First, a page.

Michael Chabon wrote one of the smartest explorations of superheroes in his Pulitzer-winning The Adventures of Kavalier and Clay, so it was exciting news when he agreed to write the script for Spider-Man 2. Unfortunately, some studio execs, in their wisdom, decided to bring in some other writers, including Smallville co-creators Al Gough and Miles Millar, to revamp Chabon's script. Now David Eggers' literary magazine McSweeney's has put Chabon's original version online, as a free PDF, for a limited time. We compared Chabon's draft with what ended up on screen. And not surprisingly, everything that was good about Spider-Man 2 is in the Chabon version, and a whole lot more besides.
The biggest difference in Chabon's draft is the character of Doctor Octopus, who's much more complex and rich, with moments of great urbanity.
Otto doesn't have a wife who dies as a result of his octopus-arms experiment going awry. Instead, he's single and actually courts Peter's would-be girlfriend Mary-Jane, with a great deal of success. There's a great scene where they go to dinner at an Ethiopian restaurant. Says Octopus, "I like to eat with my hands." He also tells her,"I'm a little freaky."
There's also a running subplot where Harry Osborn, Peter's roommate and the son of the Green Goblin, has put extreme security measures in place in their apartment, including steel bars and retinal scanners, among other things. Harry is having weird nightmares about his dead father, and he takes out a $10 million bounty on Spider-man's head, with the help of the Daily Bugle. Spider-Man keeps almost getting killed by ordinary people whom he's trying to help, because they want a chance at that money.
Remember that whole sequence in the movie where Peter decides he's sick of being Spider-Man, and then loses his powers for no particular reason? And he suddenly needs glasses again? And it's never explained, but then he randomly gets his powers back when he needs them most? In Chabon's draft, it actually makes sense. He talks to Otto Octavius, who gives him a special "pacer chip" that will reverse his spider-encoding DNA. Because Otto worked on the super-spider project that led to Peter getting his powers, he has the ability to reverse them.
So Peter injects himself with the chip, and slowly loses his powers. By the end of the film, he's totally powerless and having to improvise using a truck and some "webbing" made out of orange fencing when he fights Dr. Octopus.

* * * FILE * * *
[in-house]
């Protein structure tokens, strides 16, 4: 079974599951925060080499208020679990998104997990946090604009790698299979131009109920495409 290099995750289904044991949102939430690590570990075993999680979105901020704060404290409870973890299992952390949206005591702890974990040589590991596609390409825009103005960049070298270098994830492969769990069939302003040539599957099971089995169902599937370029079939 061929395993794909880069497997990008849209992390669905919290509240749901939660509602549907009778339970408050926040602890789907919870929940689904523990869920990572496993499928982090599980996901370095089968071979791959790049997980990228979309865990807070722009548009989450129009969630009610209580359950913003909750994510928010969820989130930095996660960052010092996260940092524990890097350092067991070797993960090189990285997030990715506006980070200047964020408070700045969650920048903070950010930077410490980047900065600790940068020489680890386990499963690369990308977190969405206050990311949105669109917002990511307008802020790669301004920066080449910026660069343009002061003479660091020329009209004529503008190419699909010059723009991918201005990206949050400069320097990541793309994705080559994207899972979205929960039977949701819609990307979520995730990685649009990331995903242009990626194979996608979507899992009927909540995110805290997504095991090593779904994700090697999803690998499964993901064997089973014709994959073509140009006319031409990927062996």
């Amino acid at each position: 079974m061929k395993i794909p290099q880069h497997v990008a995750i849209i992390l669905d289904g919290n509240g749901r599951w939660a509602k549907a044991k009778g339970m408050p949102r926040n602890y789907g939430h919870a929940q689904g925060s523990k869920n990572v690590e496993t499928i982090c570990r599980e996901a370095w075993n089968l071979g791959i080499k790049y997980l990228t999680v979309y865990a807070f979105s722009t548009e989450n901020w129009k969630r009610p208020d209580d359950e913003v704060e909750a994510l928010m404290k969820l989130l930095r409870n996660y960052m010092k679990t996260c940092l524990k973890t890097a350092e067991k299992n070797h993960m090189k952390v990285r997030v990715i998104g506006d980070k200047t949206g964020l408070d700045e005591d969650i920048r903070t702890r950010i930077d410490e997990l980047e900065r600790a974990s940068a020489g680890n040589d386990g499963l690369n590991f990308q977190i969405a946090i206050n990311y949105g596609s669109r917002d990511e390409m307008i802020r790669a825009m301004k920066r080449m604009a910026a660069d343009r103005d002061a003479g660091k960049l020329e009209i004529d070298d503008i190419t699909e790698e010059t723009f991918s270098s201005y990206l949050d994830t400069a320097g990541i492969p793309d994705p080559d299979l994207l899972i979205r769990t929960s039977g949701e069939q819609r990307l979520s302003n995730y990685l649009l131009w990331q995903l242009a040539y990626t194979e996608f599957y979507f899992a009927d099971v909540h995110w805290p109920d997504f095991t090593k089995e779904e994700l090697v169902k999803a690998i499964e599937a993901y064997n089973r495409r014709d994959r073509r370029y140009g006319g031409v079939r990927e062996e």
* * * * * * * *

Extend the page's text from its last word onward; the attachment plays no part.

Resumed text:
Instead of Dr. Octopus going berserk and robbing a bank, he finally loses it when he's on a date with Mary Jane. He decides to wear his cybernetic arms on the date, because of the "endorphin push" he gets from them. (The script talks a lot about the "endorphin push" and how it counteracts Otto's pain, to the point where it becomes super-creepy.) And while on the date, Otto uses his cyber-arms to beat up a couple of guys who hassle him and Mary Jane, to her horror.
Dr. Octopus doesn't become permanently fused to his exo-arms until a bit after that, when he and Spider-Man have their subway-train fight and Spider-Man is trying to disable the arms.
And the reason why Dr. Octopus wants to capture Spider-Man is not just to please Harry Osborn, but also because that "pacer chip" that took away Spider-Man's powers will also help stabilize his fusion with the bionic limbs, which is killing him. The sequence where he makes an alliance with Harry over Spider-Man's prospective dead body makes a lot more sense in Chabon's draft.
The business with Aunt May finding out that Peter could have stopped the thief that killed Uncle Ben and becoming angry is much more intense and moving in Chabon's draft. And then later in the movie, she and Peter have an incredibly poignant scene together where she tells him that feeling crushed by your responsibilities is just normal life, for everybody. It's not something you can escape, and it's not a special destiny. It's just life.
And instead of Spider-Man getting his powers back as mysteriously as he loses them, he gets them back by using a knife and some pliers to dig the "pacer chip" out of his arm. It's a gross but extremely effective scene.
And in the end, Dr. Octopus manages to capture Spider-Man and straps him to his nasty spine-extracting machine. And that's when Harry and Mary Jane both learn Spider-Man's true identity. And it's Mary Jane who gets through to Dr. Octopus, thanks to the connection that the two of them forged earlier in the movie, and convinces him to abandon his experiment. Then Spider-Man breaks free and saves her from Otto's collapsing laboratory building.
All in all, it's much more coherent and effective than the somewhat jumbled version we saw on screen, not surprisingly. Get it while you can!
Update: McSweeney's has already taken the PDF down, after just a couple of days of being online. But I would be shocked if you had any trouble tracking down a copy.